April 25, 2014

Chris Johnson Won’t Repeat 2013 But He’s Better Than This

Last week I wrote about three players–Jason Heyward, B.J. Upton and Dan Uggla–and which of those players we should and should not worry about, and to what degree.  One player I left out of the mix was Chris Johnson.

Johnson so far this season has a slash line of .256/.280/.372 with a 77 OPS+ in 82 plate appearances after slashing .321/.358/.457 and a 121 OPS+ in 2013.  Johnson was a .276/.315/.430 hitter with a 102 OPS+ in 348 career games before last season.  Looking at advanced metrics, Johnson posted a ridiculously high batting average on balls in play (BABIP) of .394.  Johnson’s career BABIP is now .360.  Johnson’ clearly a good hitter capable of posting a high BABIP on skill.  He puts the bat to ball and consistently makes solid contact.  But a .360 BABIP is pretty extreme for any hitter.  So given Johnson’s overall jump in production last season versus career and the fact that he posted a high BABIP, he was/is due for a decline in 2014.

But at this point he is well below his career production, even his career production prior to 2013, when he wasn’t really viewed as anything more than merely an adequate big leaguer.  Clearly 20 games and 82 plate appearances is way too small a sample to draw conclusions.  So what should we expect from Chris Johnson in 2014?  Should we worry?

Really the only significant, fundamental difference between Johnson last season and Johnson throughout his career was his high BABIP.  There’s little indication that he changed significantly as a hitter.  But before we conclude that that’s troublesome, we should keep in mind that Johnson has always been a high-BABIP guy.  He’s not an extremely patient hitter and he doesn’t have a lot of power (though he’s not a weakling either).  His ability to consistently make solid contact when he makes contact carries him offensively and allowed him to be around a league-average hitter coming into his career season of 2013.  A third baseman who provides league-average production is quite valuable.

The real weakness in Johnson’s game has always been his defense.  Though he rated as an average fielder last season, according the the advanced fielding metrics, for his career he’s well below average.  His defensive deficiencies have kept him from being more than around a replacement-level player throughout most of his career.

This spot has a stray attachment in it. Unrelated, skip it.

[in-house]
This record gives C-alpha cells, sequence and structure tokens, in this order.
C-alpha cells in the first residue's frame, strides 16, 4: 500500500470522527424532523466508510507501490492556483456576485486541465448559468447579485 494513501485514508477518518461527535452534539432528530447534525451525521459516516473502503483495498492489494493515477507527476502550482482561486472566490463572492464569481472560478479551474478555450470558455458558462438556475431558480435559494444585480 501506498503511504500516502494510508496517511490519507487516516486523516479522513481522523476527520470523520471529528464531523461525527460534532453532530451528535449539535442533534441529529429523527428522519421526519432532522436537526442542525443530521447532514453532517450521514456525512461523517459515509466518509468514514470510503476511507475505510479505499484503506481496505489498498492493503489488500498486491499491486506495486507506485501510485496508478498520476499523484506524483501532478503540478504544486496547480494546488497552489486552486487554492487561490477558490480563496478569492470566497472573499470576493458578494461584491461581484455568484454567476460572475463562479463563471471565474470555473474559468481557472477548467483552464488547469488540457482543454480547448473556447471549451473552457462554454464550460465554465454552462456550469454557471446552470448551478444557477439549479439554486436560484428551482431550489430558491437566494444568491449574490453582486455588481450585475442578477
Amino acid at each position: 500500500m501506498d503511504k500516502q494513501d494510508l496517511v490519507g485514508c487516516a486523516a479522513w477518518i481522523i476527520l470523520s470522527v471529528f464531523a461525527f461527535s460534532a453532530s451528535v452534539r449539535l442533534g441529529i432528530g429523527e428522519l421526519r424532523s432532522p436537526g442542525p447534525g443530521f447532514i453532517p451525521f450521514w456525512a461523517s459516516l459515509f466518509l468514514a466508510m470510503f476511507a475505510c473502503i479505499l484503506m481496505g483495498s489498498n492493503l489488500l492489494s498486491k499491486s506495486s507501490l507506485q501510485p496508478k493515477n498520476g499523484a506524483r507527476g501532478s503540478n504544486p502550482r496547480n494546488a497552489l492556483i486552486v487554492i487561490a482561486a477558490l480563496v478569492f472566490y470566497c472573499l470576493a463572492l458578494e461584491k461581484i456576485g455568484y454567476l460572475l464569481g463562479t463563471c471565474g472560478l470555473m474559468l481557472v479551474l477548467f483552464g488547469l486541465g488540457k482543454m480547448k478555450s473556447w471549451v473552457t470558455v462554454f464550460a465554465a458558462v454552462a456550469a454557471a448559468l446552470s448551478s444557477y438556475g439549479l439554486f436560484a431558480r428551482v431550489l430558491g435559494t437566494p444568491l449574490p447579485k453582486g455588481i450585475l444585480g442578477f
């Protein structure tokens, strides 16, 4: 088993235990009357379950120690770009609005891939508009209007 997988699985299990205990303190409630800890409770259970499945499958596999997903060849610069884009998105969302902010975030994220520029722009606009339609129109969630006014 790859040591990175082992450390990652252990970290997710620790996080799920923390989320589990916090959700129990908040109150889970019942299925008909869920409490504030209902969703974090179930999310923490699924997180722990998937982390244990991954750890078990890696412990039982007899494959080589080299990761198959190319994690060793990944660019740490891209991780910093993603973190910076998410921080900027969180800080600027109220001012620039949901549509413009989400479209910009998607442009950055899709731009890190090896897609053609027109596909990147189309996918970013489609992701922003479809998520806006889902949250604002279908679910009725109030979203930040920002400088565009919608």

But some other things to consider: At 29, Johnson is still in what should be his peak seasons, and last season was the first season in which he accrued more than 528 plate appearances and only the second time in his career in which he played in more than 107 games.  The Braves last season are pretty much the first team to clear the way for him to play everyday (although he started the season sharing time with Juan Francisco).

It’s very possible that Johnson just needed a chance and some assurance that he is the third baseman on his team. His strength is his hit tool and that is what carries him.  There’s a decent chance he needed to keep it regularly honed to break from replacement-level value.  Combine that with the fact that he’s getting playing time during what is still his peak, and there’s reason to be optimistic that Johnson’s true talent for the foreseeable future is somewhere between what he was last season and a replacement-level player.   We don’t need in-depth analysis or a deep look at the advanced stats or scouting reports to realize we shouldn’t expect a repeat of 2013.  It was just too good and too much of an outlier.  But what he did last season and the skill of hitting he’s displayed throughout his career should give us hope that what we’ve seen so far isn’t likely to continue throughout the season.




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